32. Kepler, J. (1627). Rudolphine tables. Ulm: Jonae Saurii.Google Scholar
  33. Kramer, E. (1982). The nature and growth of modern mathematics. Princeton: Princeton University Press.zbMATHGoogle Scholar
  34. Laplace, P.-S. (1798–1827). Traite de Mecanique Celeste, five volumes. Paris: Chez J.B.M. Duprat.Google Scholar
  35. Loemker, L. (1972). Struggle for synthesis: The seventeenth century background of Leibniz’s synthesis of order and freedom. Cambridge: Harvard University Press.CrossRefGoogle Scholar
  36. Mandelbrot, B. (2012). The Fractalist: Memoir of a Scientific Maverick. NY: Pantheon.zbMATHGoogle Scholar
  37. Manley, L. (1980). Convention 1500–1750. Cambridge: Harvard University Press.CrossRefGoogle Scholar
  38. Marsden, B. (1995). Eighteenth- and nineteenth-century developments in the theory and practice of orbit determination. In General history of astronomy, Part B (Vol. 2, pp. 181–190). Cambridge: Cambridge University Press.Google Scholar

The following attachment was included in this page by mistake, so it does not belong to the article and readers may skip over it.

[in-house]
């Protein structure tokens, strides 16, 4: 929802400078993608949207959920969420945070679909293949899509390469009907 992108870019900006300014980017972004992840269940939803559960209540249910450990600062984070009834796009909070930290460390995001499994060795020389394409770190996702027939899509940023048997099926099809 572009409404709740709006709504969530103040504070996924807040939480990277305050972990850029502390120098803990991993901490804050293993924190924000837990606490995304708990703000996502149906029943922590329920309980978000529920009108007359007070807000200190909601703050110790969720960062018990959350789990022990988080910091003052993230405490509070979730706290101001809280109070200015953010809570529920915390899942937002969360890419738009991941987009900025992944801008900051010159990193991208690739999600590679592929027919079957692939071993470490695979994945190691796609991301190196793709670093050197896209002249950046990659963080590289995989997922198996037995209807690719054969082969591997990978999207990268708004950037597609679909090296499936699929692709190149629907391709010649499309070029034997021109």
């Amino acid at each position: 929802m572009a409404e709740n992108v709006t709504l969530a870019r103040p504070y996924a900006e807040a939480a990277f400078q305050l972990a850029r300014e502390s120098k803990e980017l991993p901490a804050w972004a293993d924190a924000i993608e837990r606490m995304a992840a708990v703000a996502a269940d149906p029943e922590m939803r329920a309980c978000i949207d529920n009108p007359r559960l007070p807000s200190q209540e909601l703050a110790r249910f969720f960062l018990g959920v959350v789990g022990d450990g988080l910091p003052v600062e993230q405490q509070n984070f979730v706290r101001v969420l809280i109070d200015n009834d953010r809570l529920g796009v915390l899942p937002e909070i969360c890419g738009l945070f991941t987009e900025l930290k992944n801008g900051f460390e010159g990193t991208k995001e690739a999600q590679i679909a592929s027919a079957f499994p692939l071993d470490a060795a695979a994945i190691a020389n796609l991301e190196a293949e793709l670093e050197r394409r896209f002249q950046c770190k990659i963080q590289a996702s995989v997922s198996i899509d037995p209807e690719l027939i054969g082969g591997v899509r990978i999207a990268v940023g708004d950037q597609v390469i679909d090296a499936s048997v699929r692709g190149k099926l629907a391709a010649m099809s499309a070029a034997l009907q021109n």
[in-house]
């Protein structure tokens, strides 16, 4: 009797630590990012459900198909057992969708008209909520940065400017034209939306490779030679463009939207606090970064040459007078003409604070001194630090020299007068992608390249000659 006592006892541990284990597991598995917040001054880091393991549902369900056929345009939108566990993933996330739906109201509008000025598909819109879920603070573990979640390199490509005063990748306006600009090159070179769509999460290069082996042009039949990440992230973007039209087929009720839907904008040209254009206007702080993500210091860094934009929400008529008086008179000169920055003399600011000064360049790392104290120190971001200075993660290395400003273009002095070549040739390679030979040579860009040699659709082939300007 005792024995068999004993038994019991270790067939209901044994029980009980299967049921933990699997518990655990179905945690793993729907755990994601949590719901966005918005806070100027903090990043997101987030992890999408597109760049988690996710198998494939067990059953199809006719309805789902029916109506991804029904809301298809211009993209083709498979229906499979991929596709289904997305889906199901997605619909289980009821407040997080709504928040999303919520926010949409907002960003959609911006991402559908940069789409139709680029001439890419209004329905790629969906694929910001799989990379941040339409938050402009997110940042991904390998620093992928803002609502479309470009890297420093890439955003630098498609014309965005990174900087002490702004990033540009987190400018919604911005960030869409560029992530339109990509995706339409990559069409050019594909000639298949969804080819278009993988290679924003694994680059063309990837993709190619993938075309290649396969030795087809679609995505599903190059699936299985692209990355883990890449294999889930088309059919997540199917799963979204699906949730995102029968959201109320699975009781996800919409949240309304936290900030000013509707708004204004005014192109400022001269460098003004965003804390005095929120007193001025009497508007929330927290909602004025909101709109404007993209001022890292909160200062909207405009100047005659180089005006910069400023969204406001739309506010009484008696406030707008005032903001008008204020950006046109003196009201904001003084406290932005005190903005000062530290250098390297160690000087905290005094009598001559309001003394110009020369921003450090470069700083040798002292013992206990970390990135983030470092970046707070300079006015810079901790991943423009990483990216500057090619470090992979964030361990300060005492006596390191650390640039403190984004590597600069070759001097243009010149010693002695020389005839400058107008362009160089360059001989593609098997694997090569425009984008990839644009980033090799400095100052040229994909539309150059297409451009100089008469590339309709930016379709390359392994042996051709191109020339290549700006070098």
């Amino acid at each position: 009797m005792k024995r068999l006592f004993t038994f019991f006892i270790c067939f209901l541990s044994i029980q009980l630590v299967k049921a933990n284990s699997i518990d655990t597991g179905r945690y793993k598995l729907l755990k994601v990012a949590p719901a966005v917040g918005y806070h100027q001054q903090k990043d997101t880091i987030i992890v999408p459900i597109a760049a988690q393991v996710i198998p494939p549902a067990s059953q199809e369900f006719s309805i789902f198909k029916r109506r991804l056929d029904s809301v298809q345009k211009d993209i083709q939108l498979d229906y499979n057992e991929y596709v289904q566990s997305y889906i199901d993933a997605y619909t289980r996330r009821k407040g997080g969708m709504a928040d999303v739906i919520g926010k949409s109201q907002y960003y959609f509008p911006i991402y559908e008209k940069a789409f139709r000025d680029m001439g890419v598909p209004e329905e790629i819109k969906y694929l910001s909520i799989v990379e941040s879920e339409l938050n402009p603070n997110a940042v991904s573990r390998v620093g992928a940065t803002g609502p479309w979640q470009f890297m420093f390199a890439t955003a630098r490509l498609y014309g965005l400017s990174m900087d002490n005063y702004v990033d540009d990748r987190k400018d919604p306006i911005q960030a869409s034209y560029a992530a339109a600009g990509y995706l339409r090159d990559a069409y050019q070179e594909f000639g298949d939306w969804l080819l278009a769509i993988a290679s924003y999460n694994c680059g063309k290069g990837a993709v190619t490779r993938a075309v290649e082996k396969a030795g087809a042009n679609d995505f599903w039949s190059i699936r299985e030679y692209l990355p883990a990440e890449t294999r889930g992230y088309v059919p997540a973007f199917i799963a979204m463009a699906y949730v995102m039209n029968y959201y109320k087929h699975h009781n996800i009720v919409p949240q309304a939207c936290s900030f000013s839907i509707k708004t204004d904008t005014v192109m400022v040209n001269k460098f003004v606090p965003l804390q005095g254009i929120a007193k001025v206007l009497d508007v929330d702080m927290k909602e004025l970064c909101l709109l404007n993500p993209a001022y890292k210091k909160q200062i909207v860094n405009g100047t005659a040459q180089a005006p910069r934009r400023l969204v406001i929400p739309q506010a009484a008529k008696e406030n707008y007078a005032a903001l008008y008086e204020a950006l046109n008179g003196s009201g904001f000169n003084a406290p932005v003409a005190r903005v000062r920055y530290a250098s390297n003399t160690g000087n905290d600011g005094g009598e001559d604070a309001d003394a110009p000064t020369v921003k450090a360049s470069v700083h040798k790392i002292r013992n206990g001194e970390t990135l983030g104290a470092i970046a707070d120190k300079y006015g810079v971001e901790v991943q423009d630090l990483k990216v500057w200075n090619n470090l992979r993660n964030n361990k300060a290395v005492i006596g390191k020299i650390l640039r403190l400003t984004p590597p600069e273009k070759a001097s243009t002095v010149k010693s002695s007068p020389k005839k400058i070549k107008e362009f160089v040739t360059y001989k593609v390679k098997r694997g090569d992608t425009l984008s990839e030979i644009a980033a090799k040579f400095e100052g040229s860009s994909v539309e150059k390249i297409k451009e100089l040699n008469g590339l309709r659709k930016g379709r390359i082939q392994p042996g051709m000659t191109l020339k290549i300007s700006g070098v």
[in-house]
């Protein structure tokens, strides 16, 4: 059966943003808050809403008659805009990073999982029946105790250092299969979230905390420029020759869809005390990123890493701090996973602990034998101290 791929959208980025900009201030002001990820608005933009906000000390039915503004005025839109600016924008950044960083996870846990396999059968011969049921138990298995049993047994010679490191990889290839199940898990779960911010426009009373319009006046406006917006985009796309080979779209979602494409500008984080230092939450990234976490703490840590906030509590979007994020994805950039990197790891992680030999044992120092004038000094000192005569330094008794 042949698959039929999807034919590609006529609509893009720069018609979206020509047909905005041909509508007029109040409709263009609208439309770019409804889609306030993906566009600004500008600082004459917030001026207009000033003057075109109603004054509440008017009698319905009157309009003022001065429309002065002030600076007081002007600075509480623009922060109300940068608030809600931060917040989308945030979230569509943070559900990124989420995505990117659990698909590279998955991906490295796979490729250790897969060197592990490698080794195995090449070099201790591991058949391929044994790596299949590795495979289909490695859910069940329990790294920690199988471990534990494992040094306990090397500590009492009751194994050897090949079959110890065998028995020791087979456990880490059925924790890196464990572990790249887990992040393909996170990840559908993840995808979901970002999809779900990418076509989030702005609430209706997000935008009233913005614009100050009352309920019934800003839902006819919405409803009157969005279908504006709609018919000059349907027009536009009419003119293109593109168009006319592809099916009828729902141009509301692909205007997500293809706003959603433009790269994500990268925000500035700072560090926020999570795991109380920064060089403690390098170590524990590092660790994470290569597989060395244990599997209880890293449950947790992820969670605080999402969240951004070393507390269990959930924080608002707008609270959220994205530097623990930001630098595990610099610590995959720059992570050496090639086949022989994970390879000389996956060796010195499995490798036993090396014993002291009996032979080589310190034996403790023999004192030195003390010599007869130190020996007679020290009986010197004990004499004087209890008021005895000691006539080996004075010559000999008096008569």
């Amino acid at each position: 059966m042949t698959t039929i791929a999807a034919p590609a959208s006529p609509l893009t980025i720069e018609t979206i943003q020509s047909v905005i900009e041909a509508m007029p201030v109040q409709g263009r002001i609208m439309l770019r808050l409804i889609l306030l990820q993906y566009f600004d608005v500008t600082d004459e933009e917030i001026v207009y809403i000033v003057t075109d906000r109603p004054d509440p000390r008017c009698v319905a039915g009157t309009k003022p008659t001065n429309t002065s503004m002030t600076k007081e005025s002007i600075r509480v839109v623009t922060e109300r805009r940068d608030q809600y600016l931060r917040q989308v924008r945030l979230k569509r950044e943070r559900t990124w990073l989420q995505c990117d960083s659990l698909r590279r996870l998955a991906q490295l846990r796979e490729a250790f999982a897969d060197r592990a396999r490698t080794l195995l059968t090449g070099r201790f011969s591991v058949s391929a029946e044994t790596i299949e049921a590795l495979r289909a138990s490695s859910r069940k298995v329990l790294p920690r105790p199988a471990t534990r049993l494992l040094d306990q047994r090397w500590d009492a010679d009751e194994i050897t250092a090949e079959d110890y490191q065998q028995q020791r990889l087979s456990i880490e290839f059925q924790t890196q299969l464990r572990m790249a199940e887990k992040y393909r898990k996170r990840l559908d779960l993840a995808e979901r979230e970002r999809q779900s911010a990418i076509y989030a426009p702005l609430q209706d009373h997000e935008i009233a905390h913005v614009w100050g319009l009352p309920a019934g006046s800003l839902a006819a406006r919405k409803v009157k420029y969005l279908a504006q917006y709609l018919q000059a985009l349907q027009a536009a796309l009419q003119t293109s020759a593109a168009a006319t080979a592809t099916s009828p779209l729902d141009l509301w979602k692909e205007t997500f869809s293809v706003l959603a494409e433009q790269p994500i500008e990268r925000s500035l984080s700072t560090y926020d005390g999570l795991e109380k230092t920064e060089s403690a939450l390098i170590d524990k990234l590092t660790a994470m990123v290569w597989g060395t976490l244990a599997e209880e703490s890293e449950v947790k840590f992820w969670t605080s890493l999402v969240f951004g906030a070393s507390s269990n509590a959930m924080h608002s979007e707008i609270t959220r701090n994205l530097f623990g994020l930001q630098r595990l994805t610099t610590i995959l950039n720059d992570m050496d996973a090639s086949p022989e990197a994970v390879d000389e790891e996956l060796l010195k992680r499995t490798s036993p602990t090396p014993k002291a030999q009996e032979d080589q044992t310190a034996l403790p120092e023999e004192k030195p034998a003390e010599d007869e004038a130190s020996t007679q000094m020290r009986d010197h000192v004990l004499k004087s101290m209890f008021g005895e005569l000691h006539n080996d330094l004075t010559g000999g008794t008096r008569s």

39. Newton, I. (1704). Opticks. London: Sam. Smith & Benj. Walford, Royal Society.zbMATHGoogle Scholar
  40. Olbers, W. (1797). Abhandlung über die leichteste und bequemste Methode die Bahn eines Cometen aus einigen Beobachtungen zu berechnen (Computation of the paths of comets). Weimar: Verlage des Industrie-Comptoirs. Published in English in: The Quarterly Journal of Science. This appeared in installments between 1820 and 1823.Google Scholar
  41. Ong, W. (1958). Ramus: Method, and the decay of dialogue. Cambridge: Harvard University Press.Google Scholar
  42. Ong, W. (1962). The barbarian within. New York: Macmillan.Google Scholar